It differs widely in character from the rest of the Pentateuch. To speak popularly, it is a series of addresses; addresses too, be it observed, often of a highly moral and spiritual character, as opposed to what is formal or technical. It is
1 The titles of the Five Books, as we have them now, are not Hebrew but Greek. In a Hebrew Bible the titles prefixed are simply taken from the first words of each book, and would in the first instance stand merely for brief sections and not for entire books. The whole Law was transcribed upon a single roll, and divided into longer or shorter sections. It was called at first (as appears, exclusively) 'the Law (or book) of Moses' (Ezra vii. 6; Neh. viii. 1, xiii. 1). Varieties of phrase are found as we go onwards, as would naturally be the case: the book of the Law,' 'the Law of Jehovah,' or simply the Law.' This is the name current among modern Jews, 'the Law in (Torah).
2 xxxi. 9-12. But compare Exod. xvii. 14, xxiv. 3, 4, xxxiv. 27; Num. xxxiii. 2. These are all the passages which bear on the subject; and obviously not one of them amounts to a statement of authorship. We must carefully distinguish between statements made about Moses in the course of the narrative, and the intention to designate him as the author of the narrative itself.
as if the Book of Homilies should be appended to the PrayerBook and the Act of Uniformity. The flowing, rhetorical, impassioned style in which it is for the most part couched has little in common with the remarkably simple and matter-offact narrative, or with the minute technical details and specifications, or even with the lengthy and painstaking legislation concerning the ordinary life of the Hebrew population, not to speak of the details of ceremonial observance, which, if they do not occupy absolutely the whole of the other books, yet give the specific character to each of them. This difference of subject may in part account for the difference in style which is evident and unmistakable. Then again, as we have just noticed, it cannot possibly itself stand for the whole of the record. It presupposes the other books,' and is, from this point of view, far more of a witness to their authenticity than they to it.
Upon the whole, therefore, we can hardly be surprised that the attack should have been concentred upon this portion of the Pentateuch. That it has been so concentred the works named at the head of this article abundantly show. Ewald (History of Israel) declares that our Deuteronomy was written in Egypt itself, and during the reign of Manasseh. Dr. A. Kuenen, however, may be taken as the ablest, as he is the latest, representative of this destructive school; and we shall address ourselves principally to meeting certain of the arguments contained in his latest volumes (the History of Israel and Prophets and Prophecy in Israel) in the pages that follow. In so doing we are glad to avail ourselves of the opportunity of noticing a small work recently published anonymously upon this subject, Deuteronomy, the People's Book; a gallant attempt, of which we can hardly speak too highly, to tear down the huge structure of misrepresentations and exaggerated conclusions which critics of a theoretical turn of mind have contrived to rear. Its arguments are, on many points, very convincing, and the author need not have scrupled to put his name to his work.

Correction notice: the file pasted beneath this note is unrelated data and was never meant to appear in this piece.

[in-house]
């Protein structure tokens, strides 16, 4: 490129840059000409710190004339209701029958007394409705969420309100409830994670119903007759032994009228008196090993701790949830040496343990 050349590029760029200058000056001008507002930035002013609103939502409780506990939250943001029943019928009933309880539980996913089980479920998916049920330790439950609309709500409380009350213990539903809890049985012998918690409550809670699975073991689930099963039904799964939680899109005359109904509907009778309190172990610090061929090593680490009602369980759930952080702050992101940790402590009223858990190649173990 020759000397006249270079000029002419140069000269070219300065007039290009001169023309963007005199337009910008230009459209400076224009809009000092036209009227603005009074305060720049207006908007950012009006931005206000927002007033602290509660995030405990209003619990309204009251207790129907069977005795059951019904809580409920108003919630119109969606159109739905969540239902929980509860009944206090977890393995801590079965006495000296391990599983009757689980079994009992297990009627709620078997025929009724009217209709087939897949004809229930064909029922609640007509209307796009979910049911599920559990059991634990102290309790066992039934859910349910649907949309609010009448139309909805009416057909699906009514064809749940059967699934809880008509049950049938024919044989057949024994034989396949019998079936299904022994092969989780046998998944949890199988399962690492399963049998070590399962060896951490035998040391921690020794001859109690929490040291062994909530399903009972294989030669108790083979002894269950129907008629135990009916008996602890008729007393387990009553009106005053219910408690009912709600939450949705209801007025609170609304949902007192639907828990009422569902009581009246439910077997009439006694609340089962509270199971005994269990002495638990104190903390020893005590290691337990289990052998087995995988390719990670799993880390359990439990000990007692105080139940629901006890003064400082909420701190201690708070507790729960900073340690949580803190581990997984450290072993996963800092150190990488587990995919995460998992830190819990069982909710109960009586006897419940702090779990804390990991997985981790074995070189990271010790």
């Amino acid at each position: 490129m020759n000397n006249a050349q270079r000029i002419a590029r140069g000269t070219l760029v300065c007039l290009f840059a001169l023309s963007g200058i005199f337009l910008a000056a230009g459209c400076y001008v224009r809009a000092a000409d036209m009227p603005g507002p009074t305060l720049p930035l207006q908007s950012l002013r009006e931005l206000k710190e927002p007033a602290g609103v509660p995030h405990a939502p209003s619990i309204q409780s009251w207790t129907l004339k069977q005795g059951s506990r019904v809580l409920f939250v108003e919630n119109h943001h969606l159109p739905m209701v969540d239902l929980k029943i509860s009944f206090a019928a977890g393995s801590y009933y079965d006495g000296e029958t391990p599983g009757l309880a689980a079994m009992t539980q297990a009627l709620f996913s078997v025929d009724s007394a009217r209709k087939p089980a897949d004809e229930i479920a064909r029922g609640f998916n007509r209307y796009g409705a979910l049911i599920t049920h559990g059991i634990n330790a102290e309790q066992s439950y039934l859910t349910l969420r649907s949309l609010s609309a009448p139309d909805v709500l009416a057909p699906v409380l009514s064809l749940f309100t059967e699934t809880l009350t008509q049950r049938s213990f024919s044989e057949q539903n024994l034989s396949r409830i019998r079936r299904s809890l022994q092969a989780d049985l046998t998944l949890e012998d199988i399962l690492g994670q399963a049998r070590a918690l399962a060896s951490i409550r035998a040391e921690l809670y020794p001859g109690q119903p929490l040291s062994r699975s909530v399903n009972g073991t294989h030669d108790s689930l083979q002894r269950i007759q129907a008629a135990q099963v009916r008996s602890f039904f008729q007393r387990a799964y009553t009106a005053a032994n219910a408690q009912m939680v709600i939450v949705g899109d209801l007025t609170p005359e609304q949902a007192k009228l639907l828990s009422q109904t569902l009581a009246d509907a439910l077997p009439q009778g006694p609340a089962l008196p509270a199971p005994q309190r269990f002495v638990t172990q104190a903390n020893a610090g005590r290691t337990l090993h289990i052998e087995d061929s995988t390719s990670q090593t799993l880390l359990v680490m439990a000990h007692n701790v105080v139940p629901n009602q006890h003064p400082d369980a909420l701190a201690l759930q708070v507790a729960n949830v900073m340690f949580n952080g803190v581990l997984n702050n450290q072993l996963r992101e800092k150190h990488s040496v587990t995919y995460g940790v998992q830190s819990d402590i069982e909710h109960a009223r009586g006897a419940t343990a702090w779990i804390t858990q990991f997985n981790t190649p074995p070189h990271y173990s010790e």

We may regard, then, the attack upon Deuteronomy as a crucial one. If the book cannot hold its ground, much of our received belief concerning Jewish history must be given up with it. It is the key of the position. If, on the other hand, the attack fails here, we need trouble ourselves but little respecting other points in which the authenticity or antiquity of the Mosaic literature has been or may yet be assailed.
Dr. Kuenen lays down in limine the sweeping objection 1 Deut. xiv. 27, cf. Num. xviii. 20, 21; xxiv. 9, cf. Num. xii. 10.